Cut the Chocolate requires a dice, large packet of chocolate, knife, fork and plate, and several items of clothing, such as a coat, apron and pair of gloves. A dice is thrown by each child in turn, and when they get a 6 they rush to the pile of clothing, put it on, and start to cut up the large bar of chocolate on a plate on the floor, using a knife and fork - and wearing gloves! They have to cut it into the small squares marked on it, and can then eat it, as long as another child has not thrown a 6 in the meantime, and come to drag the clothes off them to get at the chocolate!

 

A pudding-basin of flour is packed down firmly, and inverted over a large plate. This is carried into the roomful of people on a tray, or with newspaper under it, to catch the flour. It is set down on the floor, and a coin placed on top of the pudding, with a knife alongside the plate. People are invited to cut a slice of pudding without letting the coin fall down. If it does, then that person has to pick out the coin with their teeth, hands behind their back, often with someone standing behind them to push their face into the flour! Usually they do not mind too much, as long as they can keep the coin.

 

Everyone in the room watches while eggs are put on the floor in various places. They are told to remember where the eggs are as they have to walk across the floor blindfolded. Usually about 6 hard-boiled eggs are used. Then all the players are sent out of the room and only brought back in blindfolded, one at a time for their turn. They do not know that in the meantime all the eggs have been picked up off the floor, and are very wary about which way they walk, placing their feet very cautiously. A guide walks alongside, telling them to be careful, which makes them even more nervous! When they reach the other side, the blindfold is removed, and they can see the bare floor, causing surprised laughter, which increases as they watch the others brought in for their turn.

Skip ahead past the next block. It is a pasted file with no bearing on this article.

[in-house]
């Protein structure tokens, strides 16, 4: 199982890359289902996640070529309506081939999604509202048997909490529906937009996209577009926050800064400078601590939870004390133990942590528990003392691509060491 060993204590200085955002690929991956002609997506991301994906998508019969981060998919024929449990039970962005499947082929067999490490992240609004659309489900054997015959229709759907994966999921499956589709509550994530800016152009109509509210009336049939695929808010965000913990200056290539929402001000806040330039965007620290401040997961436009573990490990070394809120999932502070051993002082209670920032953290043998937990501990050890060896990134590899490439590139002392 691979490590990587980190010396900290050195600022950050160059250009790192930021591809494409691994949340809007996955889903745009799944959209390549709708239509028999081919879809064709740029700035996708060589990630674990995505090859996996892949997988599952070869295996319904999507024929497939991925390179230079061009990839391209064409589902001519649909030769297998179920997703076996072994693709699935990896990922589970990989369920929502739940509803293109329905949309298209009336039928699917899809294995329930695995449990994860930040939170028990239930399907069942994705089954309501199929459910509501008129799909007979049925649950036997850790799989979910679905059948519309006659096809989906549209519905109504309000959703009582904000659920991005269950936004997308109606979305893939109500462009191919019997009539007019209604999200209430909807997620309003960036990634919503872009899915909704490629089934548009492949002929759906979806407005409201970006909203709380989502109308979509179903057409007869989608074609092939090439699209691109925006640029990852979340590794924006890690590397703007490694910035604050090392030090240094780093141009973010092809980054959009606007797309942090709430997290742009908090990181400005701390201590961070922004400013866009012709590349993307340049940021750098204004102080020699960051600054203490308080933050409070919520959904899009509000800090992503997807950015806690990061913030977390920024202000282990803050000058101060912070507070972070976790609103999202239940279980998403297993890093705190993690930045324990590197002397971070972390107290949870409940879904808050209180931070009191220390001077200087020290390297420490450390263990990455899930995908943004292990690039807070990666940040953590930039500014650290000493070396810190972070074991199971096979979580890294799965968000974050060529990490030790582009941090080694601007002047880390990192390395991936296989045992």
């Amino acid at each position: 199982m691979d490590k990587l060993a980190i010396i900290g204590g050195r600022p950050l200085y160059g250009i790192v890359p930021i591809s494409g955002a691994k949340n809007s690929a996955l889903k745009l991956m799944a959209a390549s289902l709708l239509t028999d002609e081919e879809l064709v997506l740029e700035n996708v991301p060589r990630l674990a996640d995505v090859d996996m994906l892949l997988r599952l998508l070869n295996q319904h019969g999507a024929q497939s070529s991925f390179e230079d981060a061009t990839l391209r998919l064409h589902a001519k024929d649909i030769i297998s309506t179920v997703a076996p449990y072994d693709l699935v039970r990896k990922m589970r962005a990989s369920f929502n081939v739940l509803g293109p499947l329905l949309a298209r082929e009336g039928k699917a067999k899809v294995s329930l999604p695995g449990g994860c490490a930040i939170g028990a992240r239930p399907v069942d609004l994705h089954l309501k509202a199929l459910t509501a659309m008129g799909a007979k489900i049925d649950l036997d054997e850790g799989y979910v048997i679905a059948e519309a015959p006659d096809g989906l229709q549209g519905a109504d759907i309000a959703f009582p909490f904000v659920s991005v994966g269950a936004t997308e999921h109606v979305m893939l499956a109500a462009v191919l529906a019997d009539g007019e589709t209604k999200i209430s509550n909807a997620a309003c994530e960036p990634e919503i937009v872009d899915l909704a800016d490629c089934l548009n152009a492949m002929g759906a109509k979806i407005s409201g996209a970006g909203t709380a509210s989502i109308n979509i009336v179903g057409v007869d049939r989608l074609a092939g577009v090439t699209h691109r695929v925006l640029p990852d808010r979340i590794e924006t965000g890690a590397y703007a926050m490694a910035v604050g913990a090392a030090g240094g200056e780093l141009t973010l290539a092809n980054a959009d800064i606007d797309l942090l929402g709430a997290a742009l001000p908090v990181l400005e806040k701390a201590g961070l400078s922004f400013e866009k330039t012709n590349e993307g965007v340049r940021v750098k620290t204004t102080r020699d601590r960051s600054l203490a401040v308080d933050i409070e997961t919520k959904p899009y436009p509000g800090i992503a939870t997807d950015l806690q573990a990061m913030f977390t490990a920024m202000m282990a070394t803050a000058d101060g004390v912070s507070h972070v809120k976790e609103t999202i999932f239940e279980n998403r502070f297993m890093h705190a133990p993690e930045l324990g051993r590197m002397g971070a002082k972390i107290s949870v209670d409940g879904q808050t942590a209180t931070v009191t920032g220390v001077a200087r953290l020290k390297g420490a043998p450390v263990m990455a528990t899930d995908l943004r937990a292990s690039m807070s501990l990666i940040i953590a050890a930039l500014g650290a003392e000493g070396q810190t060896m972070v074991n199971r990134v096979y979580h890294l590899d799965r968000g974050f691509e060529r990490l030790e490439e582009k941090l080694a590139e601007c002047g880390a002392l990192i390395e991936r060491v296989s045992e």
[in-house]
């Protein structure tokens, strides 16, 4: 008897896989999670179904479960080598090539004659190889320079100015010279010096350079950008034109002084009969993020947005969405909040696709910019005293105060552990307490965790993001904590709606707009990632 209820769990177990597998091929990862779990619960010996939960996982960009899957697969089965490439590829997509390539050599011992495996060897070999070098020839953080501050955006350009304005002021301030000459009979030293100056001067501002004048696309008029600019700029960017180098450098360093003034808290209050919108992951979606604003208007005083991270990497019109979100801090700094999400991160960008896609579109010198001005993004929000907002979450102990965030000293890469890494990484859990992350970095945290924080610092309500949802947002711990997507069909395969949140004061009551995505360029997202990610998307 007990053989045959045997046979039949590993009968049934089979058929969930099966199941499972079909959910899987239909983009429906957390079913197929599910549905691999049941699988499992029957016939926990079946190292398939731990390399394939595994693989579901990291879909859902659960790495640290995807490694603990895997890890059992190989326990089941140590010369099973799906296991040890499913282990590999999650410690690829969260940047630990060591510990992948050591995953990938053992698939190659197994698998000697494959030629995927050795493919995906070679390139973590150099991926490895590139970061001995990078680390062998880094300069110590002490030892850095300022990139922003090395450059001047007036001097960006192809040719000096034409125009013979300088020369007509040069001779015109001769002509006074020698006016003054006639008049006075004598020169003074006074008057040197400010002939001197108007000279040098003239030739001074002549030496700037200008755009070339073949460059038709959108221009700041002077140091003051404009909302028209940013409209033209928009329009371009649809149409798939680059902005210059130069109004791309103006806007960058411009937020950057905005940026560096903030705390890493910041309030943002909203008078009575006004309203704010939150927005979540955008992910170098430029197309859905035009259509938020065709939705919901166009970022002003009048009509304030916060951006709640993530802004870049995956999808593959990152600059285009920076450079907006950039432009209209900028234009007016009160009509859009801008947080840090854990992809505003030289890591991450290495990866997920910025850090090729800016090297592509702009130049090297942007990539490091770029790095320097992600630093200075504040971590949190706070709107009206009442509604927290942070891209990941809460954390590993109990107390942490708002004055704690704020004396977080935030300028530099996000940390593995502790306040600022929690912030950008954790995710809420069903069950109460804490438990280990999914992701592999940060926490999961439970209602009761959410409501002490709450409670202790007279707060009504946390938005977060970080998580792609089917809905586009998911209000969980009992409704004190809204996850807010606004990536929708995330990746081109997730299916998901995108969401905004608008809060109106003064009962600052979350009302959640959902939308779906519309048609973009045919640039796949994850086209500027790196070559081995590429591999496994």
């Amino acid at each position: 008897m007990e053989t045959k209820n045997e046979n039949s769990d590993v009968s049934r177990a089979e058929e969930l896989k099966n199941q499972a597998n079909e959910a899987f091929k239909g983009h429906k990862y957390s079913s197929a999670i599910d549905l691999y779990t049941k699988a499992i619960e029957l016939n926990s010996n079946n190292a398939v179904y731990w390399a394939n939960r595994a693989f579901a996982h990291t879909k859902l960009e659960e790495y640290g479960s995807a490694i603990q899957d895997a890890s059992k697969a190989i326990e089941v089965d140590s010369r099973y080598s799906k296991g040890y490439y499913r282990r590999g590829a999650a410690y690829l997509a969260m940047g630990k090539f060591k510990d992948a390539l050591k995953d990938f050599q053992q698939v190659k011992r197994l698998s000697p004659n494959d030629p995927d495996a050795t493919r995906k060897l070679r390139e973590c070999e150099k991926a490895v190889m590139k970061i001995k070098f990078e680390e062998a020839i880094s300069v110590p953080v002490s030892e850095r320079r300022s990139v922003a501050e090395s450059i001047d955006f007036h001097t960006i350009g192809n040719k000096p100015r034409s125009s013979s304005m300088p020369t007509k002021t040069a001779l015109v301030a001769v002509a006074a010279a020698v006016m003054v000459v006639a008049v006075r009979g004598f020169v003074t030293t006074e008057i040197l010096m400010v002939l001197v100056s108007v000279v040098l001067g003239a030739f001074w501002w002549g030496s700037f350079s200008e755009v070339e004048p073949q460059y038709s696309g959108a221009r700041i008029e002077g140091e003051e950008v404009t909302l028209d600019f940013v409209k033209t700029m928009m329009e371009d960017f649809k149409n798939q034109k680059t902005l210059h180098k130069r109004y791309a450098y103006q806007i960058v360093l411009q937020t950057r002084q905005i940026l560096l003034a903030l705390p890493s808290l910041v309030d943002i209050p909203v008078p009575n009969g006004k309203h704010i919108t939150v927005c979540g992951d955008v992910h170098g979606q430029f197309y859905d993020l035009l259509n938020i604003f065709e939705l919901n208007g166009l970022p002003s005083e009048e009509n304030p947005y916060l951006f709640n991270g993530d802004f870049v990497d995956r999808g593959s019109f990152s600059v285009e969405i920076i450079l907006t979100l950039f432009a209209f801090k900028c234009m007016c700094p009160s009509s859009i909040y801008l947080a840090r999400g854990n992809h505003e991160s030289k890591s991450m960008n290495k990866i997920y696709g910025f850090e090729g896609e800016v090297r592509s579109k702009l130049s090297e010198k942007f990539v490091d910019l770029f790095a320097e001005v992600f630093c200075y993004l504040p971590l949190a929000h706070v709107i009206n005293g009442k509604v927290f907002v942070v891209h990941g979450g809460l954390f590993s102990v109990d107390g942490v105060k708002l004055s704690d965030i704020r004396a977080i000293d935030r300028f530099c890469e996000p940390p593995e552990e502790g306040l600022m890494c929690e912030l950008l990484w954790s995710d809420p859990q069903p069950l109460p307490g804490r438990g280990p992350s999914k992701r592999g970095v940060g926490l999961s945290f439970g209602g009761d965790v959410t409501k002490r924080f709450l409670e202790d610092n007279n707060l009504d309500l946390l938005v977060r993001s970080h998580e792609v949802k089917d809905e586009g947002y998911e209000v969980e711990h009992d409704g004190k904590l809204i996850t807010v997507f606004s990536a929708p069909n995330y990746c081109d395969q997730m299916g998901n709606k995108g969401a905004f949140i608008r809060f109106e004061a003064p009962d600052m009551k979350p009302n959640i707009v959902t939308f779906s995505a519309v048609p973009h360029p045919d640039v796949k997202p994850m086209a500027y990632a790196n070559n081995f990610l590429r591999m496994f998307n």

Musical Chairs needs music and chairs! Everyone sits on a chair, then walks round the chairs while the music plays and one chair is taken away. When the music stops everyone rushes to sit on a chair, and the one without a seat is out. This goes on until there is only one chair left, and the two people have to walk round a helper at each end of the room, and run to the chair when the music stops. The winner gets a small prize.

 

Friends is a variation of musical chairs. Children sit on chairs in groups of three. However one group has only 2 people in it, and no chairs to sit on. When the music starts everyone walks around the room individually, but has to sit on the chairs as soon as the music stops. This means 2 people have nowhere to sit, and are out. Chairs are taken away a group at a time, and a three without chairs is out. So it goes on with more rushing to sit down in a threesome before the music stops, until only one 'three' is left as the winners, claiming a small prize.

 

Islands is similar to musical chairs but children step on a sheet of newspaper when the music stops, and these are gradually taken away till there is only one person left. If there are a lot of children, they can go round in pairs.

   

Everyone looks at 10 objects on a tray for 3 minutes and after the tray is taken away writes them down on paper. The objects are fimiliar things like a spoon, pen, comb, key, alarm clock, apple, ring, paperclip, matches, postage stamp, etc.

 

Set up a sheet at the front of the room with a collection of objects behind it. One by one, make noises with each object (e.g. zip, egg beater, spoon on dish, ballpoint pen click, bell, cellophane paper, opening a can, pouring water from cup to cup, scraping burned toast, saucepan lid on saucepan, etc) while hidden behind the sheet. The player that writes down the most correct object names wins.

 

Several different objects need to be prepared beforehand. They are then passed round, under a sheet, and felt by each person, but not seen, then written down. These could be such things as a matchbox, piece of cotton wool, paperclip, stick of firewood, orange, toast, comb, ring, saucepan lid, cup, etc.